yo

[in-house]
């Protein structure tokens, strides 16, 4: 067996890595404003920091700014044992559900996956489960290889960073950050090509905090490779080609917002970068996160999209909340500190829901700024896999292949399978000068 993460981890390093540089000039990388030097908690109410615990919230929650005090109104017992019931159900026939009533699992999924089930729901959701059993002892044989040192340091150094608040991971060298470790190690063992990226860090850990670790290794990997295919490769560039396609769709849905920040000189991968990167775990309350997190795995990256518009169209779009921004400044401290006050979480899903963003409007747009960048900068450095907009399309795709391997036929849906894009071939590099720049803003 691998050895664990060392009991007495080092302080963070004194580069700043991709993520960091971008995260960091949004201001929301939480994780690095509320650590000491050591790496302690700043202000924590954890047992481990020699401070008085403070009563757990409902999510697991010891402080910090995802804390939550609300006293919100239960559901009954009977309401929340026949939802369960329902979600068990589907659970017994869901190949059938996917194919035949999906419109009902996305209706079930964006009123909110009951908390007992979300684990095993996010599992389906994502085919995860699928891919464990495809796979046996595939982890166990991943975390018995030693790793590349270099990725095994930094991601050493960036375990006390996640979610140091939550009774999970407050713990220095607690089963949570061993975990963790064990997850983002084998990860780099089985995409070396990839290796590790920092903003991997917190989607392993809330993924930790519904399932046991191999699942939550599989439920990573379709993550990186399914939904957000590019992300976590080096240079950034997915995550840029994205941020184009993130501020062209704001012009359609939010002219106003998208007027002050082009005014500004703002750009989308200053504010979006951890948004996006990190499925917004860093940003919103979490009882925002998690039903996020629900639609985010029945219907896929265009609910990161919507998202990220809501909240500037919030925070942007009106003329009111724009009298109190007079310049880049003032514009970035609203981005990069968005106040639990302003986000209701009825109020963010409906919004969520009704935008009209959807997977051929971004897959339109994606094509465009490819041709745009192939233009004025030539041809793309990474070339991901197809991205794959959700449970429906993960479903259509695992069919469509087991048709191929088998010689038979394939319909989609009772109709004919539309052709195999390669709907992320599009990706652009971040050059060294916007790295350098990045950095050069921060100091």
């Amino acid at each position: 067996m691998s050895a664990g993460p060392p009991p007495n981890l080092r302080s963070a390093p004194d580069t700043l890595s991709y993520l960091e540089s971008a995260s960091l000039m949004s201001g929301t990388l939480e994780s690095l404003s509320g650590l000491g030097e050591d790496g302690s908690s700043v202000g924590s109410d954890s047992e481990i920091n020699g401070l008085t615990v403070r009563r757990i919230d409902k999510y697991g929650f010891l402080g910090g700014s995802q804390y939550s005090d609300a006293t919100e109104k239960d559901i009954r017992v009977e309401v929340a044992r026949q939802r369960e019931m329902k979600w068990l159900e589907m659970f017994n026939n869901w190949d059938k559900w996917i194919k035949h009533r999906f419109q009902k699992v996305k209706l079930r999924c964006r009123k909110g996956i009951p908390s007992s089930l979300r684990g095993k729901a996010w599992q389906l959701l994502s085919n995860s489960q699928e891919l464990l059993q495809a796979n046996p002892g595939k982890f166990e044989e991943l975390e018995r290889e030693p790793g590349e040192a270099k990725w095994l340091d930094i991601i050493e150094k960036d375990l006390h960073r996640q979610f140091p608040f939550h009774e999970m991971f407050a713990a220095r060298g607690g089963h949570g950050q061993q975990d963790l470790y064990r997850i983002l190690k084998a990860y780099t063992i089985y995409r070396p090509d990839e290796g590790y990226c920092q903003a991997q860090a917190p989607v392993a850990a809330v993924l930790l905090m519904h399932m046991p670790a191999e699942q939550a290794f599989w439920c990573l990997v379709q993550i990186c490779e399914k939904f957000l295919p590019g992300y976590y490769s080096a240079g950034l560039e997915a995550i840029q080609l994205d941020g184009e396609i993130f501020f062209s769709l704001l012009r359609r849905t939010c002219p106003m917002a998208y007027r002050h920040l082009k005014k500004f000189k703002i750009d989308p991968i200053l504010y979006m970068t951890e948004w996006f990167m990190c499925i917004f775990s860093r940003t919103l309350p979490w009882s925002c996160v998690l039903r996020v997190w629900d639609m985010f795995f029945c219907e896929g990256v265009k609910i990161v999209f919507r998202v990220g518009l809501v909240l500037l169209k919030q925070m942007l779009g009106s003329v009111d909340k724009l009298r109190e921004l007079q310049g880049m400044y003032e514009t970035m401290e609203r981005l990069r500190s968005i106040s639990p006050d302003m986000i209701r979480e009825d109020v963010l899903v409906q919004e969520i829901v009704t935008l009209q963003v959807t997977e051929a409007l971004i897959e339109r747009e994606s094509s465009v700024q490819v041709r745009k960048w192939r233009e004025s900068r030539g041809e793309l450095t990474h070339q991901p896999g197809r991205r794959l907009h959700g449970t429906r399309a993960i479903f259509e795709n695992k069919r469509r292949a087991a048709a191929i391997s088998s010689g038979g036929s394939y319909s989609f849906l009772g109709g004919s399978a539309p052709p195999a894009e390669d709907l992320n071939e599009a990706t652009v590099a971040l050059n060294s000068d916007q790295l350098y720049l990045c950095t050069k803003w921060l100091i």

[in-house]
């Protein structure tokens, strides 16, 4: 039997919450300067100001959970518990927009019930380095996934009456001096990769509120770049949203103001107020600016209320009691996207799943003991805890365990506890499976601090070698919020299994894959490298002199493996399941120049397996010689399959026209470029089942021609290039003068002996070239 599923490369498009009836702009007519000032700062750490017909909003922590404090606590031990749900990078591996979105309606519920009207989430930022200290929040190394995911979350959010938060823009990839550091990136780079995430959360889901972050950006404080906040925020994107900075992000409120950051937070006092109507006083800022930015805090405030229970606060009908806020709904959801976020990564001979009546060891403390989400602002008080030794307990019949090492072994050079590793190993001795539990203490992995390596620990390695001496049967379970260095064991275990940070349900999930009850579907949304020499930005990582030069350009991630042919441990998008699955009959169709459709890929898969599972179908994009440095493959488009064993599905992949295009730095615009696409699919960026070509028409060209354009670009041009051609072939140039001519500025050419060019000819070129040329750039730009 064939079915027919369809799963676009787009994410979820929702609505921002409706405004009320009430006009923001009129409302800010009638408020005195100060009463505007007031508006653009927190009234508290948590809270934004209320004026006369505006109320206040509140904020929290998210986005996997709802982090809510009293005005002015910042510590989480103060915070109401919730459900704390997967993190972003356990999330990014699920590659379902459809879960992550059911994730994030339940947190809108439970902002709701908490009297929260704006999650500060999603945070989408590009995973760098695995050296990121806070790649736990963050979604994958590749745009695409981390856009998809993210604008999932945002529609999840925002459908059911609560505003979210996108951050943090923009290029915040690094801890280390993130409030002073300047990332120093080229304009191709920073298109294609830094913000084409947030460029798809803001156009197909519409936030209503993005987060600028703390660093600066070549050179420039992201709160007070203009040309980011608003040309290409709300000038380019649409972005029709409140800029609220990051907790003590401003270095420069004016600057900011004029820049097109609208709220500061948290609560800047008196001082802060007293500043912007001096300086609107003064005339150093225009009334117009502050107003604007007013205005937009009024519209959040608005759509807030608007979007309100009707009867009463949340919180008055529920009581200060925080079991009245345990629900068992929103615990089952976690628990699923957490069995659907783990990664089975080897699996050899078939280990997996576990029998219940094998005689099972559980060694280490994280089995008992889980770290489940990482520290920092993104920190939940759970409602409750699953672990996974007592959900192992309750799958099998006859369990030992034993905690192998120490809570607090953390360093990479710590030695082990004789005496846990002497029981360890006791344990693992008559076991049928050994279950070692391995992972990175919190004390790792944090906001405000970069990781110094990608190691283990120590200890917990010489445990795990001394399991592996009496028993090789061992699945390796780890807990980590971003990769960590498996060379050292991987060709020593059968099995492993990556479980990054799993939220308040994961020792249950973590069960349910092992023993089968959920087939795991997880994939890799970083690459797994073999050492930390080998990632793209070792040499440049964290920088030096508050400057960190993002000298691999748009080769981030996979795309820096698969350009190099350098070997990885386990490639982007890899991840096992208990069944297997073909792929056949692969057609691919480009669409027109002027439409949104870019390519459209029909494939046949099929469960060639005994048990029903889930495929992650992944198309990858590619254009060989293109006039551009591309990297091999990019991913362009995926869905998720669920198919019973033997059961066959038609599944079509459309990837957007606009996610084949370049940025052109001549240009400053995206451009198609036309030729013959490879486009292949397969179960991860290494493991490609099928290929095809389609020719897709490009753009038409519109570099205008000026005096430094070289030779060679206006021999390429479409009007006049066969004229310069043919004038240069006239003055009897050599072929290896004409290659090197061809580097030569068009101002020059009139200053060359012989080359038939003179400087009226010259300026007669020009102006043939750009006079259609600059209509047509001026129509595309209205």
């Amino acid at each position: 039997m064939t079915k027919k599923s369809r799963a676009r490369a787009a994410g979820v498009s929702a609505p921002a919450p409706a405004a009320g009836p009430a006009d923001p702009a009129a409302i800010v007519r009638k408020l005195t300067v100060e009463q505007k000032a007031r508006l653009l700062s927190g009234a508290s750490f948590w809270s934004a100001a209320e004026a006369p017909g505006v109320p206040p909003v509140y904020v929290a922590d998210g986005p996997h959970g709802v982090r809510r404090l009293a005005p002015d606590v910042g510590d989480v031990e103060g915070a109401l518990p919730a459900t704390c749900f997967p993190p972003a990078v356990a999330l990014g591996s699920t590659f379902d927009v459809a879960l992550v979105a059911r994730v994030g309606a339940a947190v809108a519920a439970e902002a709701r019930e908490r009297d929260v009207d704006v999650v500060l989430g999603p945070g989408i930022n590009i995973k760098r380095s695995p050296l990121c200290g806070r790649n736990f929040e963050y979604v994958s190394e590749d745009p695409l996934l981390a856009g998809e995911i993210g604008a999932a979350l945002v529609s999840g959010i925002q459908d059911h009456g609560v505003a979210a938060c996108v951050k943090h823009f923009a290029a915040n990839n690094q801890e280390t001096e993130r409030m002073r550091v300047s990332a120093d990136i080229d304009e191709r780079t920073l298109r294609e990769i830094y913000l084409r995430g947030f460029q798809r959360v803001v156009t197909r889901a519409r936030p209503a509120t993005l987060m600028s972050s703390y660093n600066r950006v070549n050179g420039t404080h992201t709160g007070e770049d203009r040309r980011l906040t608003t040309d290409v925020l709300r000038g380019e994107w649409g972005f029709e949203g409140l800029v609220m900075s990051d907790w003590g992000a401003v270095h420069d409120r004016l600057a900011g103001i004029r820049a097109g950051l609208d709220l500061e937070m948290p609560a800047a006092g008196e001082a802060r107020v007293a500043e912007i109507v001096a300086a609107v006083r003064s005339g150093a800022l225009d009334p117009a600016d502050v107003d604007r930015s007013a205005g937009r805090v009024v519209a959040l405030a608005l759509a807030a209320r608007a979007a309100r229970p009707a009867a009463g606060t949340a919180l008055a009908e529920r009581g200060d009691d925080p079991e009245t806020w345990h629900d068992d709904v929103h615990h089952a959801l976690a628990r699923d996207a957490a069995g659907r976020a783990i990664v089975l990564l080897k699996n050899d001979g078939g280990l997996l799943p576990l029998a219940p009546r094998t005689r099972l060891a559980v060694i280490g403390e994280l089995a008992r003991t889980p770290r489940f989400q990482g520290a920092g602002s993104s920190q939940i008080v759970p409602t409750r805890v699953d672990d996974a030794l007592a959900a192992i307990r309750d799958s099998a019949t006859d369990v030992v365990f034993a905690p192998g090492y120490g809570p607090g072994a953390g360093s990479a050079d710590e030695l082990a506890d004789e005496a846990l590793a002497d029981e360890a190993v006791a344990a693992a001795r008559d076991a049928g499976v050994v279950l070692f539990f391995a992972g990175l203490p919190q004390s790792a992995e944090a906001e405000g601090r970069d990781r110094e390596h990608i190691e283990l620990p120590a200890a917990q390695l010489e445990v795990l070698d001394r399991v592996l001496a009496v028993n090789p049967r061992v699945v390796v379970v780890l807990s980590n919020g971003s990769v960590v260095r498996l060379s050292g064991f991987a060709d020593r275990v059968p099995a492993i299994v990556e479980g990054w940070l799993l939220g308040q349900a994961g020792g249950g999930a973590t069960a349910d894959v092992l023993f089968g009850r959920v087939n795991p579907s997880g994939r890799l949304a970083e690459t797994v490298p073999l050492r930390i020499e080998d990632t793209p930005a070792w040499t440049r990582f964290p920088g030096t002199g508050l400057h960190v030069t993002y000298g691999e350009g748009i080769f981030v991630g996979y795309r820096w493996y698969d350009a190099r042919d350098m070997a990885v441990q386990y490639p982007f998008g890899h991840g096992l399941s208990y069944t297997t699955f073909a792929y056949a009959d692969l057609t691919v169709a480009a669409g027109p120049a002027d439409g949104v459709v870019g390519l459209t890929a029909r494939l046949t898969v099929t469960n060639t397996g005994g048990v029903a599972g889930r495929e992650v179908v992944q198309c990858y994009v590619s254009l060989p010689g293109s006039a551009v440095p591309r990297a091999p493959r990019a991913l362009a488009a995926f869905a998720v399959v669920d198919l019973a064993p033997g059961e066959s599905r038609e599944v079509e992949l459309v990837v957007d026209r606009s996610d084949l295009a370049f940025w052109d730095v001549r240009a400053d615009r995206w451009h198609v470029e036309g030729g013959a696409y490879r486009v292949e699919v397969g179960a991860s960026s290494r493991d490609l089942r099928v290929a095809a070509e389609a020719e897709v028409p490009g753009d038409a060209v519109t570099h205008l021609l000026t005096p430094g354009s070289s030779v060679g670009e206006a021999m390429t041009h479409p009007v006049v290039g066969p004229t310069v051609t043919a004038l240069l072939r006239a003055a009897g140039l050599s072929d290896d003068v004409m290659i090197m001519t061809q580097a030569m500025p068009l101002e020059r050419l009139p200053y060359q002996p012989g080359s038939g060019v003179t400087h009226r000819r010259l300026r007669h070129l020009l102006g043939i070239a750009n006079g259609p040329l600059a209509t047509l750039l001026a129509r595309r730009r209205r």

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Sandel (2012) states that “a market society is a way of life in which market values seep into every aspect of human endeavor. It’s a place where social relations are made over in the image of the market.” Suggesting that our global economic market, the place we enter to exchange goods and services plays a huge role in determining the social consciousness of the people who enter. Examining and defining the values of the people who interact in the market. We are becoming a value-based society, willing to buy and sell anything to obtain our basic needs, or any other desired convenience. Where nothing is priceless, and for the “right” price, anything is possible, the market does more than predict cost, it predicts value. The value people place on things and the value people place on one another. These values are evident in our governing system. Money runs American politics (Frank, 2012). Campaign spending, and ethical and moral managing of funds in political races dates back to the 18th century. However, without the influence and power money brings to politics, we would not have the technological advances and comforts we have grown accustom. The ugly truth is we, as a society, battle daily with valuing conveniences over moral obligations, and money offers us a solution to that conflict. Through independent expenditure only committees or Super PACs, (extremely wealthy) private citizens’ help shape and mold our country. As long as they remain “independent”, Super Pac’s can spend and raise oceanic amounts of cash in support of a candidate or any ideology they want to see broadcasted to the masses (Frank, 2012). This type of financial influence in our governing system depicts how money has no limit, and can shape who runs our nation, wh... ... middle of paper ... ...ive contentions because enacted policy attacks the integrity of the profession as a whole (Cain & Detsky, 2008). This type of unspoken law, seen much clearly in the sports arena, shows how money is the only equalizer for individuals motivated by self-interest. For example, the presume notion is that playing professional sports is a dream come true. You make millions of dollars and spend all day playing the sport you love, all reward with no risk. However, this is the ideology of self-interest, or value based thinking. To see the value gained, instead of the opportunity lost. For some athletes, the opportunities lost, such as declining health, are not worth the monetary value gained (Belson, 2013). For some athletes, considered crazy by many, walking away from a lot of money shows characteristic of being weak and naive, instead of strong and empowered (Belson, 2013).

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